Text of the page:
LSAT and Law School Admissions Forum

Get expert LSAT preparation and law school admissions advice from PowerScore Test Preparation.

PowerScore Staff
  • PowerScore Staff
  • Posts: 7881
  • Joined: Feb 02, 2011
Complete Question Explanation
(The complete setup for this game can be found here: lsat/viewtopic.php?t=13302)

The correct answer choice is (C)

he question stem establishes that there are red balls in boxes 2 and 3:

PT63_Game_#4_#22_diagram 1.png
In order to conform with the second rule, a green ball must then be in box 1, and a GW vertical block must exist to satisfy the third rule:

PT63_Game_#4_#22_diagram 2.png
The GW vertical block can be placed in boxes 5-4 or 6-5, leaving two basic templates in this question.

PT63_Game_#4_#22_diagram 3.png
Because there are at least 2 green balls and at least two red balls, the distribution in this question is either 3-2-1 or 2-3-1. Thus, the remaining ball can be either green or red, and in both solutions there is no restriction on color based on position. Thus, a G/R dual-option can be placed in the remaining empty spaces:

PT63_Game_#4_#22_diagram 4.png
As is apparent in template #2, box 4 could contain a green ball. Accordingly, answer choice (C) could be true and is correct.
User avatar
  • Posts: 74
  • Joined: May 09, 2022
Hi Team -

Why we can't place White Ball in position one as long as we place Red Ball in Position 6, Green Ball in Position 5 and White Ball in Position 4 - we can still meet Rule #2 and #3?

Many thanks!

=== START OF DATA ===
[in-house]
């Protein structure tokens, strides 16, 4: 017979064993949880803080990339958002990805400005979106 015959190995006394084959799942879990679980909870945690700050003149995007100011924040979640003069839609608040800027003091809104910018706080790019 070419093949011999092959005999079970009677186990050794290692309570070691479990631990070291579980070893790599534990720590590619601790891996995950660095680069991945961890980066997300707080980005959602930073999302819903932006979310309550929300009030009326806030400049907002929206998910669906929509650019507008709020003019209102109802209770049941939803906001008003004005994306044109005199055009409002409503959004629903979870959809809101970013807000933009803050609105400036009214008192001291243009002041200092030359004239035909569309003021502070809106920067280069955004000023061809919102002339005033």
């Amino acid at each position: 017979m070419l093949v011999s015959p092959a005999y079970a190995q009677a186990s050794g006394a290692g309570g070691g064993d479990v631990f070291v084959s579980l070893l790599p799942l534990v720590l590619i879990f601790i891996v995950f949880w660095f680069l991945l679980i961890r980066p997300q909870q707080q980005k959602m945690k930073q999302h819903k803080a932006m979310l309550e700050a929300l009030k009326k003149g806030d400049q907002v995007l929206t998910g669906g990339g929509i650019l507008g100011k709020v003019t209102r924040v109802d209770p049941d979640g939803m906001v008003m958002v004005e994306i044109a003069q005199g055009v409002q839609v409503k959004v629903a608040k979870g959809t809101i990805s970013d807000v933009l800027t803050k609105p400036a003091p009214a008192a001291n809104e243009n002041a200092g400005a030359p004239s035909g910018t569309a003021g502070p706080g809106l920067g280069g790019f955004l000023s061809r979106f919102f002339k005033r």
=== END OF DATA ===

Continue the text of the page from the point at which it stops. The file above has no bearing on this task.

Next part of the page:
Luke Haqq
PowerScore Staff
  • PowerScore Staff
  • Posts: 358
  • Joined: Apr 26, 2012
Hi christinecwt!

Happy to address this question.

The hypothetical you suggest would actually violate the second rule: "There is a box containing a green ball that is lower in the stack than any box that contains a red ball." Your suggestion was:

6: R
5: G
4: W
3: R
2: R
1: W
That setup of the variables doesn't meet the requirement that there be a green ball below "any box that contains a red ball." Rather, there are red balls in boxes 2 and 3, with no green ball below them.

In fact, the second rule allows us to infer a global rule from the outset. Namely, there can't be a red ball in the first box. If there were a red ball in the first box, this would prevent a green ball from being "lower in the stack than any box that contains a red ball."
User avatar
  • Posts: 74
  • Joined: May 09, 2022
Thanks a lot, Luke :)

Get the most out of your LSAT Prep Plus subscription.

Analyze and track your performance with our Testing and Analytics Package.